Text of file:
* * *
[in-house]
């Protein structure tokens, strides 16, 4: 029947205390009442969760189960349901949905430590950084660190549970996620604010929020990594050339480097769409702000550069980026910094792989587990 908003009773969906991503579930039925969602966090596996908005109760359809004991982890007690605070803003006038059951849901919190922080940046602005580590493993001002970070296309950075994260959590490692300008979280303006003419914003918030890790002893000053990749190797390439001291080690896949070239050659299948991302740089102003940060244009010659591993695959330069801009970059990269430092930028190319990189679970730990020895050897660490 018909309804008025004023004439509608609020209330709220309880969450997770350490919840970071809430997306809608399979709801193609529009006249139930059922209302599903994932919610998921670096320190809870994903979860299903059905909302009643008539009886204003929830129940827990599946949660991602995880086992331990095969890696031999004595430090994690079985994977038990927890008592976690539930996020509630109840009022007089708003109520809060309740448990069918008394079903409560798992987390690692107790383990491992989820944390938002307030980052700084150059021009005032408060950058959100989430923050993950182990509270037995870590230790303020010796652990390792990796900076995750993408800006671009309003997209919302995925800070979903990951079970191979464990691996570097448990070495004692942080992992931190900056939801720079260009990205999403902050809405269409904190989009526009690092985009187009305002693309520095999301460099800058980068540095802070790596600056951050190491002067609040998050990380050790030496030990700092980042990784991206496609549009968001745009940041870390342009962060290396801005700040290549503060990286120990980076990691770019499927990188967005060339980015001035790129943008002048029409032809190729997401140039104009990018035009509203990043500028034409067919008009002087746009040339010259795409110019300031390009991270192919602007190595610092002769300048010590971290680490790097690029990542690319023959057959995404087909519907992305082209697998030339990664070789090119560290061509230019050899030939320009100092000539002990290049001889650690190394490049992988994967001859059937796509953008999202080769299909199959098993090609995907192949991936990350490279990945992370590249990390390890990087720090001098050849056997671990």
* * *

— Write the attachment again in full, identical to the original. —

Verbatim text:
[in-house]
């Protein structure tokens, strides 16, 4: 029947205390009442969760189960349901949905430590950084660190549970996620604010929020990594050339480097769409702000550069980026910094792989587990 908003009773969906991503579930039925969602966090596996908005109760359809004991982890007690605070803003006038059951849901919190922080940046602005580590493993001002970070296309950075994260959590490692300008979280303006003419914003918030890790002893000053990749190797390439001291080690896949070239050659299948991302740089102003940060244009010659591993695959330069801009970059990269430092930028190319990189679970730990020895050897660490 018909309804008025004023004439509608609020209330709220309880969450997770350490919840970071809430997306809608399979709801193609529009006249139930059922209302599903994932919610998921670096320190809870994903979860299903059905909302009643008539009886204003929830129940827990599946949660991602995880086992331990095969890696031999004595430090994690079985994977038990927890008592976690539930996020509630109840009022007089708003109520809060309740448990069918008394079903409560798992987390690692107790383990491992989820944390938002307030980052700084150059021009005032408060950058959100989430923050993950182990509270037995870590230790303020010796652990390792990796900076995750993408800006671009309003997209919302995925800070979903990951079970191979464990691996570097448990070495004692942080992992931190900056939801720079260009990205999403902050809405269409904190989009526009690092985009187009305002693309520095999301460099800058980068540095802070790596600056951050190491002067609040998050990380050790030496030990700092980042990784991206496609549009968001745009940041870390342009962060290396801005700040290549503060990286120990980076990691770019499927990188967005060339980015001035790129943008002048029409032809190729997401140039104009990018035009509203990043500028034409067919008009002087746009040339010259795409110019300031390009991270192919602007190595610092002769300048010590971290680490790097690029990542690319023959057959995404087909519907992305082209697998030339990664070789090119560290061509230019050899030939320009100092000539002990290049001889650690190394490049992988994967001859059937796509953008999202080769299909199959098993090609995907192949991936990350490279990945992370590249990390390890990087720090001098050849056997671990």